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Type 2 Diabetes – Research Reveals Yoga Can Help Lower Blood Sugar Levels

Yoga is often recommended for people diagnosed with Type 2 diabetes as a form of stress reduction and exercise. Scientists at Bidar Institute of Medical Sciences in Bidar, Karnataka, and several other research facilities in India performed an objective study to learn the benefits of yoga in treating this form of diabetes.

Their study, reported on in the Journal of Clinical Diagnostic Research in April 2015, compared 30 Type 2 diabetic males with 30 non-diabetic male participants, ranging in age from 36 to 55 years. All the participants were trained at a professional yoga clinic for six months. Their fasting and after meal blood sugar levels were measured three times…

  • at the start of the study,
  • after three months’ training, and
  • after six month’s training.

By the end of three months the participants with Type 2 diabetes showed significant lowering of their blood sugar levels, while the healthy controls showed slight lowering. By the end of six months the blood sugar levels in both groups were significantly lower than at the beginning of the study. From these results it was concluded yoga is definitely effective at lowering blood sugar levels.

Yoga is an Indian discipline for improving physical, mental, and emotional health. It was developed to improve relaxation, stress reduction, muscle tone, flexibility, and balance. Some studies have demonstrated reduced depression, anxiety, and chronic pain when yoga has been used along with medical therapy. Several poses are used along with pranayama, or breathing steadily through one’s nose, and meditation.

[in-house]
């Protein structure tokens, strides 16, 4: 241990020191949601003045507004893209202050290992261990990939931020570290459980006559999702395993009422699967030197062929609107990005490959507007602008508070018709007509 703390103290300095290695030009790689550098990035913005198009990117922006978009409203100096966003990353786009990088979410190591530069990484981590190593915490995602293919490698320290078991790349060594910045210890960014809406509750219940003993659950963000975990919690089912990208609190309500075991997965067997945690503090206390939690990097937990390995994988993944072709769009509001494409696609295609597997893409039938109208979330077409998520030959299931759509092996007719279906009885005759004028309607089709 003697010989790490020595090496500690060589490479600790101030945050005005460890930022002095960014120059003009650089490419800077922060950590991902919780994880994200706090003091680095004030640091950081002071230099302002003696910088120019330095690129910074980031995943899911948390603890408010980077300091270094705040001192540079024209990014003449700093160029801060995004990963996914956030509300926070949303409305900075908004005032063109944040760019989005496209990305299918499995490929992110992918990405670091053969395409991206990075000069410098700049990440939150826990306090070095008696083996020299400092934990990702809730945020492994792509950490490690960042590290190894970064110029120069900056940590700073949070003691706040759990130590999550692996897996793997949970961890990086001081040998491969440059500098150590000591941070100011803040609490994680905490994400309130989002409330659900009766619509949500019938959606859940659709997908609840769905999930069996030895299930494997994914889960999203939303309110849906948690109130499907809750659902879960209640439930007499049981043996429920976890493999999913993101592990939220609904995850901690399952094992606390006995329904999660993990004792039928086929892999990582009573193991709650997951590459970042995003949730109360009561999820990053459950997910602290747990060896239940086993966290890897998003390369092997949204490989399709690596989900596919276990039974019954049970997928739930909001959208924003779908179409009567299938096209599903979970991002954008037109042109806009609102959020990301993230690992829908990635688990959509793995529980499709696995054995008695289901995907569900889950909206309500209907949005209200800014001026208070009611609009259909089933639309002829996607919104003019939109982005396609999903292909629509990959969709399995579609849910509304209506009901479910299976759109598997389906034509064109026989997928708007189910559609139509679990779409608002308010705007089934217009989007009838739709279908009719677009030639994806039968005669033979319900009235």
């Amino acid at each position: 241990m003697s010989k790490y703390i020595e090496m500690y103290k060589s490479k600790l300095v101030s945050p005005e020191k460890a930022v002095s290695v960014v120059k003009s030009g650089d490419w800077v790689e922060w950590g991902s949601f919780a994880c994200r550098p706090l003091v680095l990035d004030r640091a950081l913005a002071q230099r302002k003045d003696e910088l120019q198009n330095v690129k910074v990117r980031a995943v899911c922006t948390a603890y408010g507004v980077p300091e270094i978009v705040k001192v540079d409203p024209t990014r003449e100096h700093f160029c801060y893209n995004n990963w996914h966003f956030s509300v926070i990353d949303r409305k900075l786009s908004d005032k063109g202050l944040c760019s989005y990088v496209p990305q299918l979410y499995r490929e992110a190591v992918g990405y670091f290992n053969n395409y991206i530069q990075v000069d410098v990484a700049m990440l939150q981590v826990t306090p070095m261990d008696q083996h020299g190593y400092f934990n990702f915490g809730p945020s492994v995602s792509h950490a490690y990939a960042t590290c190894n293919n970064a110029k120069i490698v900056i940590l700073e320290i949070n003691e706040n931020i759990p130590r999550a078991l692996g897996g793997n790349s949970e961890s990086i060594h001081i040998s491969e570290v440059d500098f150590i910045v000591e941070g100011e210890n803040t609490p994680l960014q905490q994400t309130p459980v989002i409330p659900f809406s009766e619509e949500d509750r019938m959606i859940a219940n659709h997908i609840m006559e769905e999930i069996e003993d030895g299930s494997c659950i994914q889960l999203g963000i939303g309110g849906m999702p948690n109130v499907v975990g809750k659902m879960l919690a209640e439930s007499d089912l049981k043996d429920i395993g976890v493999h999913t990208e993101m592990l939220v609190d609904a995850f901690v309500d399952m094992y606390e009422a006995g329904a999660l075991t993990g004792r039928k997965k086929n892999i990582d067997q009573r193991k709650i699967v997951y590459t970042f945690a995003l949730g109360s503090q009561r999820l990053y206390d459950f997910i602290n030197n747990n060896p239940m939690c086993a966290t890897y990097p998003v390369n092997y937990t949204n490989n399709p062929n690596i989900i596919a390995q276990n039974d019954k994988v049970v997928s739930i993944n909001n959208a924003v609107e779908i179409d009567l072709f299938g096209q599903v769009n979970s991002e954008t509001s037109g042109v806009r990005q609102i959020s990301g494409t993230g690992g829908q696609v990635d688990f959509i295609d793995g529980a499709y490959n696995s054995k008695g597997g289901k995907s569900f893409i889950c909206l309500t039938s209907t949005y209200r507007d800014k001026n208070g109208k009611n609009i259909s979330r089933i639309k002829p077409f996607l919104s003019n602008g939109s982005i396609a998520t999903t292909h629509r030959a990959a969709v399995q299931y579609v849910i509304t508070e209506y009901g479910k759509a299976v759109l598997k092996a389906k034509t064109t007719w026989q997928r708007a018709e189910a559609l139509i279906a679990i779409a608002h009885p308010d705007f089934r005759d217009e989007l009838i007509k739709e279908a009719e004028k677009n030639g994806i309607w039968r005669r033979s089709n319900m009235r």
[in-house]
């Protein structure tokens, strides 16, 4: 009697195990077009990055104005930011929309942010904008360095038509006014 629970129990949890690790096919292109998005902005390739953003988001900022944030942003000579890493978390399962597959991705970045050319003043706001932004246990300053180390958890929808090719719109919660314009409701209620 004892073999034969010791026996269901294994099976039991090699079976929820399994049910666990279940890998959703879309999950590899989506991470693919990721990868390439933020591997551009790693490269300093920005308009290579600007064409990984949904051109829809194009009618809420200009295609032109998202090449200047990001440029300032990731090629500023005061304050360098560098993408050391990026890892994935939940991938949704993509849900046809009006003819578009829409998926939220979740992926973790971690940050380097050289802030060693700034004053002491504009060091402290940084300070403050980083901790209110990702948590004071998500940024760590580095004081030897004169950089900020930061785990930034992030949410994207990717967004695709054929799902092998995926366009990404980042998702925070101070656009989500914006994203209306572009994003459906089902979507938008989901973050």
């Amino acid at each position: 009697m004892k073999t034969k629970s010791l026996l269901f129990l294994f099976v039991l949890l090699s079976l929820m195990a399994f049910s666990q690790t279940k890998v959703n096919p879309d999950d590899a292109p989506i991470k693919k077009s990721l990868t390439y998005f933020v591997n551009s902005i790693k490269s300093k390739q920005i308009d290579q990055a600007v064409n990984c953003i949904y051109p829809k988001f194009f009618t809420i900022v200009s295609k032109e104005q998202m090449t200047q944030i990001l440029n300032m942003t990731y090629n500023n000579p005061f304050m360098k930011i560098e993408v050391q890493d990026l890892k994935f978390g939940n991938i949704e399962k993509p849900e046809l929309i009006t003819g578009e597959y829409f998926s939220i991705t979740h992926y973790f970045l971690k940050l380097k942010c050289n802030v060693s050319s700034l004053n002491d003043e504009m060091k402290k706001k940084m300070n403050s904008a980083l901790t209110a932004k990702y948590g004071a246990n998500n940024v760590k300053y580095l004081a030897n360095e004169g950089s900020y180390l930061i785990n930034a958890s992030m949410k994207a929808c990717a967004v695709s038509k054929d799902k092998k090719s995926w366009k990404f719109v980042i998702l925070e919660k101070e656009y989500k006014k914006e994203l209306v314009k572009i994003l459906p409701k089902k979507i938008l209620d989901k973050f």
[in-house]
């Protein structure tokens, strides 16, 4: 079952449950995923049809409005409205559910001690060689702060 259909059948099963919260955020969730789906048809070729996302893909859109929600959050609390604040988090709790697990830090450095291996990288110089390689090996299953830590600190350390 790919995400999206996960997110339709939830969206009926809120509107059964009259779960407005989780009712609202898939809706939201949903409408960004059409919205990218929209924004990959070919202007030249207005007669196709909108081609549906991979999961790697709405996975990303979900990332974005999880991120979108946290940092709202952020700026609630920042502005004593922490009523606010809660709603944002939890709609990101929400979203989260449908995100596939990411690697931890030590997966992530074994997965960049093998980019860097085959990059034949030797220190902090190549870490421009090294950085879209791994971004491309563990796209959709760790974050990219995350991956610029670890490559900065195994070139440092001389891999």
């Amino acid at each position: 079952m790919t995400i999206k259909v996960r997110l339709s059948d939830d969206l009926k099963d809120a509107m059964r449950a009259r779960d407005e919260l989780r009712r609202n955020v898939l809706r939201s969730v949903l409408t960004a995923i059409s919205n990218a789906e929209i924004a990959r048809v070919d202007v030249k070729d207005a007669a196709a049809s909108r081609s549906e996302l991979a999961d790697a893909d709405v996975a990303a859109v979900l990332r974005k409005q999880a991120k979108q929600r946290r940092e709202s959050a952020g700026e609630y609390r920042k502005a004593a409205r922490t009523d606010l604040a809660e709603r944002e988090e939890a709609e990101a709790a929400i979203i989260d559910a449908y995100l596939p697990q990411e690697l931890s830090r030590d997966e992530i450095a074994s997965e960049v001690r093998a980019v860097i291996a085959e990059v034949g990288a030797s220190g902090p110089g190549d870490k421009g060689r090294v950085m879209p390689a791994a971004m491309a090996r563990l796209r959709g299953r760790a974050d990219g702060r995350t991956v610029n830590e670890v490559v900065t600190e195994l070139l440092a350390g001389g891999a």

Various styles and types of yoga exist, but beginners often start with eight basic poses…

  • sitting cross-legged helps to reduce stress,
  • stretching like a cat for relieving back pain,
  • standing on one leg to improve balance,
  • tenting the body for flexibility,
  • fetal-like position for flexibility and relaxation,
  • baby bird pose for hip flexibility,
  • standing posture for shoulder evenness,
  • legs up against wall to rest legs.

A glance at the internet provides websites for many yoga centers and classes. Community centers frequently schedule classes on yoga: usually listed in their catalogs. Hospitals are another good source of yoga training programs. The International Yoga Registry lists qualified instructors in many countries.

Before beginning yoga classes discuss any health problems you might have with your doctor and the yoga instructor. Conditions such as high blood pressure, back problems, carpal tunnel syndrome, and many others contraindicates some poses. Anyone who has had recent surgery might have to forego certain stretching exercises until their wounds have healed. Also people diagnosed with vertigo should not perform balance exercises. Those are only a few examples, so plan ahead with your healthcare advisor and yoga instructor.

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